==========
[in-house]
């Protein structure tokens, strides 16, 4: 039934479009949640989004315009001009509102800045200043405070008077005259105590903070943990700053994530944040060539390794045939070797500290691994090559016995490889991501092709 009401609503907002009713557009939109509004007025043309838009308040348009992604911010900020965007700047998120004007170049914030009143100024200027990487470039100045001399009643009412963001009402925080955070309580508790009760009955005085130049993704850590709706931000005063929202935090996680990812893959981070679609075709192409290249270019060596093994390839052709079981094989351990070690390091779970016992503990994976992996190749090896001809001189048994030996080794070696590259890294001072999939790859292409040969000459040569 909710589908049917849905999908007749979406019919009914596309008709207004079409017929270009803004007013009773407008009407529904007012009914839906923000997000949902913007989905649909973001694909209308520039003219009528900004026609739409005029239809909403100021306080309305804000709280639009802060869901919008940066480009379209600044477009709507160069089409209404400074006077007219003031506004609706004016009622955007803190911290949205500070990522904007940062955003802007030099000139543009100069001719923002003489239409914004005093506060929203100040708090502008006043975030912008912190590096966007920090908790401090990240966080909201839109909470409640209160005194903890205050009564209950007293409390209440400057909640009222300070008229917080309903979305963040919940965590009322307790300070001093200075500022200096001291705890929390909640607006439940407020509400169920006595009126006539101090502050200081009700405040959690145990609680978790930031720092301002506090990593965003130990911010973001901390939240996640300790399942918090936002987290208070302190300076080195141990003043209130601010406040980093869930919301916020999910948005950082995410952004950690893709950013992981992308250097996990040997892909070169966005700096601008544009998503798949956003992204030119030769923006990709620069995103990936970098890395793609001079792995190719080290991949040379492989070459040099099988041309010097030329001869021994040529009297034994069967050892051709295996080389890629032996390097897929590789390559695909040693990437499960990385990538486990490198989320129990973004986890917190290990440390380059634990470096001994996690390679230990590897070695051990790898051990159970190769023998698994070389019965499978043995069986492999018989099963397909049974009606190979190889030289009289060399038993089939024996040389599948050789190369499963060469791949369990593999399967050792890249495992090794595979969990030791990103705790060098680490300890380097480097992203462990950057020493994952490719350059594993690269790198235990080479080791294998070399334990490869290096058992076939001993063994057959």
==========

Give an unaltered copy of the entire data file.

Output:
[in-house]
């Protein structure tokens, strides 16, 4: 039934479009949640989004315009001009509102800045200043405070008077005259105590903070943990700053994530944040060539390794045939070797500290691994090559016995490889991501092709 009401609503907002009713557009939109509004007025043309838009308040348009992604911010900020965007700047998120004007170049914030009143100024200027990487470039100045001399009643009412963001009402925080955070309580508790009760009955005085130049993704850590709706931000005063929202935090996680990812893959981070679609075709192409290249270019060596093994390839052709079981094989351990070690390091779970016992503990994976992996190749090896001809001189048994030996080794070696590259890294001072999939790859292409040969000459040569 909710589908049917849905999908007749979406019919009914596309008709207004079409017929270009803004007013009773407008009407529904007012009914839906923000997000949902913007989905649909973001694909209308520039003219009528900004026609739409005029239809909403100021306080309305804000709280639009802060869901919008940066480009379209600044477009709507160069089409209404400074006077007219003031506004609706004016009622955007803190911290949205500070990522904007940062955003802007030099000139543009100069001719923002003489239409914004005093506060929203100040708090502008006043975030912008912190590096966007920090908790401090990240966080909201839109909470409640209160005194903890205050009564209950007293409390209440400057909640009222300070008229917080309903979305963040919940965590009322307790300070001093200075500022200096001291705890929390909640607006439940407020509400169920006595009126006539101090502050200081009700405040959690145990609680978790930031720092301002506090990593965003130990911010973001901390939240996640300790399942918090936002987290208070302190300076080195141990003043209130601010406040980093869930919301916020999910948005950082995410952004950690893709950013992981992308250097996990040997892909070169966005700096601008544009998503798949956003992204030119030769923006990709620069995103990936970098890395793609001079792995190719080290991949040379492989070459040099099988041309010097030329001869021994040529009297034994069967050892051709295996080389890629032996390097897929590789390559695909040693990437499960990385990538486990490198989320129990973004986890917190290990440390380059634990470096001994996690390679230990590897070695051990790898051990159970190769023998698994070389019965499978043995069986492999018989099963397909049974009606190979190889030289009289060399038993089939024996040389599948050789190369499963060469791949369990593999399967050792890249495992090794595979969990030791990103705790060098680490300890380097480097992203462990950057020493994952490719350059594993690269790198235990080479080791294998070399334990490869290096058992076939001993063994057959």